Cheers, dear readers,
I want you thank you for the overwhelming support from my last blog post. The comments received both here on this website as well as in private Infertility Support Group forums were so encouraging, rewarding, and helped me remember why I write this blog in the first place. In regards to living in a world where we – as those struggling through infertility and its treatment and aftermath – do not currently have the social and cultural construct to be received with natural and easily understood empathy and compassion, I love the way one woman put it in her article “The Invisible Mom’s Club”. Here is an excerpt:
“I want to be active in working towards a world where miscarriage [and infertility] isn’t swept under the rug; where women can openly acknowledge (and grieve) their losses without feeling uncertain as to the validity of their feelings. I want to be a person who others can come to for information and advice. I want to be at the forefront of a movement which purposefully demystifies miscarriage [and infertility] and aims to establish helpful dialogue on the subject.”
Yes! A big fat “Me Too!” on that sentiment!
As a minority in the world (about one in eight experience infertility), it is quite natural to feel “left out” and misunderstood. Who wouldn’t? Thanks to modern day technology, we have the ability find blogs such as this one; online support groups; in-person supportive meet-ups in your local area if you are lucky enough to have one; and friends who have also struggled through infertility, subsequent treatment, and the challenging emotions and sadness that can lead to depression. It is natural and human to want to flock to others who have the same experience that we do.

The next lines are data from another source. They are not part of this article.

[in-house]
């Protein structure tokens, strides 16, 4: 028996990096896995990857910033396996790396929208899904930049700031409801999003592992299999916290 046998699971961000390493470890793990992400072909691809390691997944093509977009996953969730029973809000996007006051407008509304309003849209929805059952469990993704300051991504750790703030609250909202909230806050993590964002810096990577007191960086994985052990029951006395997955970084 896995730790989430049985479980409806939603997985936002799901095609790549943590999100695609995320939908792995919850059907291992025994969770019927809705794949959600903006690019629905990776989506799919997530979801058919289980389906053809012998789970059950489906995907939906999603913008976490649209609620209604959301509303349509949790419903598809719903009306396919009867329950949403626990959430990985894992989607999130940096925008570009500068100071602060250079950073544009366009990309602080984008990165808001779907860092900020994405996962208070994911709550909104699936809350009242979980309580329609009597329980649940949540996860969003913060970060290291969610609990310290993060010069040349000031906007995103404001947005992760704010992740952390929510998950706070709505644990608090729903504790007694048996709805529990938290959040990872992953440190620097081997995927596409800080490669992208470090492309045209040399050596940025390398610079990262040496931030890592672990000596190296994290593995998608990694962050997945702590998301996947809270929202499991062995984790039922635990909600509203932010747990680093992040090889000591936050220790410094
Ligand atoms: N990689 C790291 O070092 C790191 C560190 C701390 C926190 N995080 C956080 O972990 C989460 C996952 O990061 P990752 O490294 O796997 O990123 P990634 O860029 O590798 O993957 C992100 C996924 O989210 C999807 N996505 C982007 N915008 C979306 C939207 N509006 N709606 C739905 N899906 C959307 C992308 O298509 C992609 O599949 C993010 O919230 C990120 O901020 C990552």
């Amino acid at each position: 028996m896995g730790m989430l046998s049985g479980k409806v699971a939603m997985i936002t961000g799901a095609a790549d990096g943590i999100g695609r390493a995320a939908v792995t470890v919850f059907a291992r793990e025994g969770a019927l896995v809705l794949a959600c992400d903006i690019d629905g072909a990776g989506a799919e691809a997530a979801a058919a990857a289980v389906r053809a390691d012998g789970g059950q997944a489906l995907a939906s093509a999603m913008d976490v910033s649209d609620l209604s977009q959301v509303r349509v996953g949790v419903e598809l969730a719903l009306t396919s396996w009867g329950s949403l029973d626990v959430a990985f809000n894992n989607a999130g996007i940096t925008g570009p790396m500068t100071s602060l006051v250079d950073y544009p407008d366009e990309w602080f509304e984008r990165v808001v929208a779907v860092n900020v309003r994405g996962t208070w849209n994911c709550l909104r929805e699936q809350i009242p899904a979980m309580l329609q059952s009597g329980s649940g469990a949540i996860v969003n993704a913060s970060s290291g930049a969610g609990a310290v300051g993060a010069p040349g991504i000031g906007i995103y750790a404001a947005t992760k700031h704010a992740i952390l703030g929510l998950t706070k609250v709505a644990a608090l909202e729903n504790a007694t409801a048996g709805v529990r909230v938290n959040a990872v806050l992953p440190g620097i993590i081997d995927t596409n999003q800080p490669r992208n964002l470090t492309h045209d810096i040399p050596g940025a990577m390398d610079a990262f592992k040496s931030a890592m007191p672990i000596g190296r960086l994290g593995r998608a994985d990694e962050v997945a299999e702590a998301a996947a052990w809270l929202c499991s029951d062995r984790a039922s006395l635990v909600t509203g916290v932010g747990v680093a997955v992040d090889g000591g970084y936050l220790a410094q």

The same goes in the other direction.
Moms seek out other moms of course! By collaborating efforts, moms can exchange babysitting services, stories and anecdotes of their children, share play-dates for their young ones, and bond over the challenges of raising our next generation, etc. This is totally expected, natural, and just “what people do.” Birds of a feather flock together.
As stated in the article “Infertile? Feeling Left Out of ‘The Club?’” from Psychology Today:
“Infertility has many dimensions, and the longer you are infertile the more dimensions you are likely to explore. One of the more challenging is how to handle relationships with good friends who have become pregnant or who are new parents. These women, often very preoccupied with how to anticipate or to juggle the new role of motherhood, seem to attract one another like magnets. Whether through childbirth prep classes, La Leche meetings, playgroups, or just the coincidence of several acquaintances becoming pregnant within months of one another, these women often bond together to form what I refer to in my book as “The Club.” Happily (or apprehensively) counting the months until their due dates, new Club members seek out more experienced ones for advice on everything imaginable. All very well, unless you, grappling with infertility, are on the outside looking in… In other words, women with infertility feel in the minority, feel silenced, and feel hurt in the presence of talkative Club members.”